I joined the OSCE Mission to Bosnia and Herzegovina on the 27th November 1997 and my assignment was Prijedor, Republika Srpska, where I was going to serve as a Human Rights Officer. When they learned the news, my colleagues patted me on the back and smiled ironically at me. The next words were “good luck”. For the first serious assignment in my professional career, it definitely looked challenging.
Prijedor at that time was regarded by the international officials in BIH as a “black hole” and with some good reasons for it. Prijedor had in fact become sadly famous during the war for the discovery of the three infamous camps of Omarska, Keraterm and Trnopolje, where non-Serb citizens of Prijedor had been detained, tortured and very often killed. As a result of this, 19 citizens from Prijedor were on the International Criminal Tribunal for former Yugoslavia list of indicted war criminals. The war had left its mark on the municipality: the SDS had taken over control of the area at the beginning of the war, dismissing the elected Mayor, who was a Bosniak and creating a climate of terror for the non Serb citizens of the municipality. At the end of the conflict, as a result of ethnic cleansing and war activities, the municipality changed completely its profile and the multiethnic life of the town had been completely destroyed.
A few figures can help better understand how Prijedor changed in just 3 years: Bosniaks were a slight majority before the war, 44% on a population of 112,000 people. At the end of the war, as result of the ethnic cleansing operations, only a few of them had remained in the municipality (no more than a couple of thousand), the same goes for the Croats, whose numbers were however significantly lower (6% of the pre-war population). This means that approximately 50,000 persons were expelled from the municipality and a few thousands more had been killed. The houses of the expelled Bosniaks or Croats had either been destroyed (especially the ones located outside the municipality) or occupied by Serb displaced persons and refugees. At the end of the conflict, in fact the municipality was swamped with Serb refugees, coming from Bosnian Krajna and from Croatia, who had fled their homes before the advancing of the Croatian and Bosnian Army. The municipality at that time estimated that their figures were around 37,000. However, a few months before my arrival there, things had slowly begun to change and a couple of major events are worth being remembered on these pages.
The first event was the so called Tango operation, carried out by SFOR in July 1997. This was the first attempt by SFOR to arrest indicted war criminals in BIH. On that day, SFOR arrested Milan Kovacevic , the Director of the Hospital and member of the war time Crisis Committee, while Simo Drljaca, the war time chief of police, was killed while he was resisting the arrest and firing at SFOR. A few days later, the Mayor, Milomir Stakic (the one who had taken the power during the war), “went on leave” to Serbia and actually never returned to the municipality . In the summer of 1997 the chaos reigned in the municipality as its political structures had been completely disbanded. As a lucky coincidence, the second important event took place a few weeks later: the municipal elections. Following the rules foreseen by the Dayton Peace Agreements, all the 1991 residents of Prijedor could elect the new municipal bodies. This allowed the renewal of the war time political leadership and the creation, after some months of negotiations and discussions, of new municipal bodies, which contained a significant representation of Bosniaks, belonging to the Coalition for a Democratic and Unitarian BIH. The point now was to make those bodies work for the benefit of all Prijedor citizens.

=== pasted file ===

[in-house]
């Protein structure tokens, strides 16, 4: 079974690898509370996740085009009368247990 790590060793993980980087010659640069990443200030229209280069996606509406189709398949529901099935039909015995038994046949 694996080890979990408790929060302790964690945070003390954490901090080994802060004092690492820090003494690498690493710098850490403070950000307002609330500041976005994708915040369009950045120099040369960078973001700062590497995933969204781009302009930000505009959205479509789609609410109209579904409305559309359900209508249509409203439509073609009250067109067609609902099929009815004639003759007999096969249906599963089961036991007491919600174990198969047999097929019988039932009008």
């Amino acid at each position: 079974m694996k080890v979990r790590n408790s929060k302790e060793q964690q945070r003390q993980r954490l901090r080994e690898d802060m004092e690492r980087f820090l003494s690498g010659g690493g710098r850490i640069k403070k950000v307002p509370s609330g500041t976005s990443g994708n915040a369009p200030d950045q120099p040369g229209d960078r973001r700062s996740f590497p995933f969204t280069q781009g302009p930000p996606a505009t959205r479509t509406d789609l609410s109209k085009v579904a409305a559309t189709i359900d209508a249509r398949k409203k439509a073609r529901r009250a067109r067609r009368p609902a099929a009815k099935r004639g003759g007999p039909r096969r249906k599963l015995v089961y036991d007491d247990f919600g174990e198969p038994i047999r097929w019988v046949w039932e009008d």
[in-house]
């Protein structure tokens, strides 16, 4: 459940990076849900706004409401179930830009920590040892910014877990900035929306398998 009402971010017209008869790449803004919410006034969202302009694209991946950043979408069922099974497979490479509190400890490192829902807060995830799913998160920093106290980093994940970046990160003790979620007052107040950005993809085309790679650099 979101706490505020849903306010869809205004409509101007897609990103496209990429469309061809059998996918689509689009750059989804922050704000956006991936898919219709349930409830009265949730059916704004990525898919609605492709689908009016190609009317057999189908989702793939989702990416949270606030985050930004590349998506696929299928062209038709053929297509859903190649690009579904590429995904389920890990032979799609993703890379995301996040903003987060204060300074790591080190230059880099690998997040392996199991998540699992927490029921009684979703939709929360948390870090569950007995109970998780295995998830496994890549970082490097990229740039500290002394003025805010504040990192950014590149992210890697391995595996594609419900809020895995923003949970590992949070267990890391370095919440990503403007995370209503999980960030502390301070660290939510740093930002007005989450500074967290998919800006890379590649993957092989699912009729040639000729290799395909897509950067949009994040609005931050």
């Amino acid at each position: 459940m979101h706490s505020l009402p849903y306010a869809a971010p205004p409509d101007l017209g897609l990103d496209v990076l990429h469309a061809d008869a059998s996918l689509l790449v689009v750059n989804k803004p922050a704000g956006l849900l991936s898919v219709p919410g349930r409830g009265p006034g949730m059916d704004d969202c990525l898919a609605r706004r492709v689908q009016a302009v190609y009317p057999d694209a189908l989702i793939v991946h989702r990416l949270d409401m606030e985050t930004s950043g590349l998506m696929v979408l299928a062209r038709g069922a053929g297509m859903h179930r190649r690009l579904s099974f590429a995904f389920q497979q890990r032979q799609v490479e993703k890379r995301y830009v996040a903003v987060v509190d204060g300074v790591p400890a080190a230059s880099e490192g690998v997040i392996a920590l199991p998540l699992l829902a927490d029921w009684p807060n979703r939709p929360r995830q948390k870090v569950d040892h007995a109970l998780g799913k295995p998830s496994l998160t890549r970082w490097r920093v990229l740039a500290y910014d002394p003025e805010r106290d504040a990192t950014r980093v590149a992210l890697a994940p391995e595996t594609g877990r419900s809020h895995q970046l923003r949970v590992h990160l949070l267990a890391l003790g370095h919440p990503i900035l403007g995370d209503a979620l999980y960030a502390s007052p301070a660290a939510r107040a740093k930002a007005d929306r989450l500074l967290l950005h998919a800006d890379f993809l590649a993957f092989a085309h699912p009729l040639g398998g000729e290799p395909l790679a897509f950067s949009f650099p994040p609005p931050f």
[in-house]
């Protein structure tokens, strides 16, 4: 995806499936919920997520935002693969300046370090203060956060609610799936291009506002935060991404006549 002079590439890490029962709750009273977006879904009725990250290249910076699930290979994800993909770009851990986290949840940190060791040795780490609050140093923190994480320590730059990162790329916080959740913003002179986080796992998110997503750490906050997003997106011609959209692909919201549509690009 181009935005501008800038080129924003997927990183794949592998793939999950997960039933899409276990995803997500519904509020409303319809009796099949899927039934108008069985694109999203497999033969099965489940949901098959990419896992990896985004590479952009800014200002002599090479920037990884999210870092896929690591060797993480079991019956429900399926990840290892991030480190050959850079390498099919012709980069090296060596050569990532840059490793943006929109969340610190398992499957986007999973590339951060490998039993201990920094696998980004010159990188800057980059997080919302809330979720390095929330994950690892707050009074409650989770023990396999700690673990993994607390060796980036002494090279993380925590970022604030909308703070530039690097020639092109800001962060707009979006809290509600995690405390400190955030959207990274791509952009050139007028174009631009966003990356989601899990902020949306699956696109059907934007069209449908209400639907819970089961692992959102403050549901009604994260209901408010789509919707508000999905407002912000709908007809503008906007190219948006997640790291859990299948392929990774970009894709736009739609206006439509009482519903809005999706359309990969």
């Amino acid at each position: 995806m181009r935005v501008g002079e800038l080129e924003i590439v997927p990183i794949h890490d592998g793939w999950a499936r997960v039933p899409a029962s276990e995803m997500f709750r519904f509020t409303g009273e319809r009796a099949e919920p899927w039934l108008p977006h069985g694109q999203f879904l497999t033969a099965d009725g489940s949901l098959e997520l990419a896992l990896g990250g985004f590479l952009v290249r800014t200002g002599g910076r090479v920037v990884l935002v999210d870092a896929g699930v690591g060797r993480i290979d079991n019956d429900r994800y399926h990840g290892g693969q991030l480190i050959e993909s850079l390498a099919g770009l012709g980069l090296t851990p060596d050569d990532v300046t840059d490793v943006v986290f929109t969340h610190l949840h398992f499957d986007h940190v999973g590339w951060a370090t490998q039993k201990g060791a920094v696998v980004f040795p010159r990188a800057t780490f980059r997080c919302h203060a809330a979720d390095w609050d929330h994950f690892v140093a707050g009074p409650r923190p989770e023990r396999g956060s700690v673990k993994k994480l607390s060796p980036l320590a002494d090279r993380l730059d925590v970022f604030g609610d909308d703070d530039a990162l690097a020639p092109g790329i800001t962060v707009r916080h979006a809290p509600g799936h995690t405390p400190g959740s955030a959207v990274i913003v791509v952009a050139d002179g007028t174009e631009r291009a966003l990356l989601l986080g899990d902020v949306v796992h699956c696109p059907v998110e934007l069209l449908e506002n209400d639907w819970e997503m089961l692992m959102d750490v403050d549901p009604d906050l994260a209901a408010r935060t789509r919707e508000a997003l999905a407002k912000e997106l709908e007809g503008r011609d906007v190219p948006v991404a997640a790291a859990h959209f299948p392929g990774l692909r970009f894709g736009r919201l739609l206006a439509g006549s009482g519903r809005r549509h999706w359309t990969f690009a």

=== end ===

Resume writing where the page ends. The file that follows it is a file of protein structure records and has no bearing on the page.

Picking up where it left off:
The situation in Prijedor at that time largely reflected the one of BIH two years after signing Dayton. The country was in fact deeply divided and little progress had been achieved in the implementation of the peace agreement. Freedom of movement between the two entities was less than minimal and there were neither phone lines nor mail services working between Republika Srspka and the Federation. The joint institutions of BIH were paralyzed, the local police forces full of former military and paramilitary personnel, responsible for atrocities during the war, incidents and attacks against minorities were still frequent in the country. In this context, the return of DPs and Refugees was simply not possible. However the division of the country in (more or less) homogeneous ethnic ghettos was not a factor of stability. Hundreds of thousands of DPs and Refugees, displaced from their homes, could have very easily started another conflict, if their rights were not respected. DPs and refugees claimed their right to go home or at least to repossess their properties. The International Community could not fail them and the 1998, following the Peace Implementation Conference, it was declared the “year of return”. With this purpose, all the resources of the IC were supposed to be mobilized in support of the process. It was only the first of such years: it was a brave decision taken at that time, which does not always occur to diplomatic conferences. However, even within the International Community there were numerous voices that were very sceptical about the fact that return was possible at that time.
The year of return for Prijedor signified a lot, it meant essentially hope for the thousands of displaced persons living in the area of Prijedor and Sanski Most that their plight might come to an end. In a memorable meeting, in February 1998, displaced persons from Prijedor and Sanski Most, Bosniaks and Serbs respectively, joined their forces and stated clearly their intention to return to their homes, asking for the support of the local authorities and of the International Community. The event, known as the “Prijedor-Sanski Most Declaration” marked the beginning of the return process in the area. Such process would continue for the following years and that is still going on. To describe it properly we can divide the process in 3 essential moments, which overlapped in time.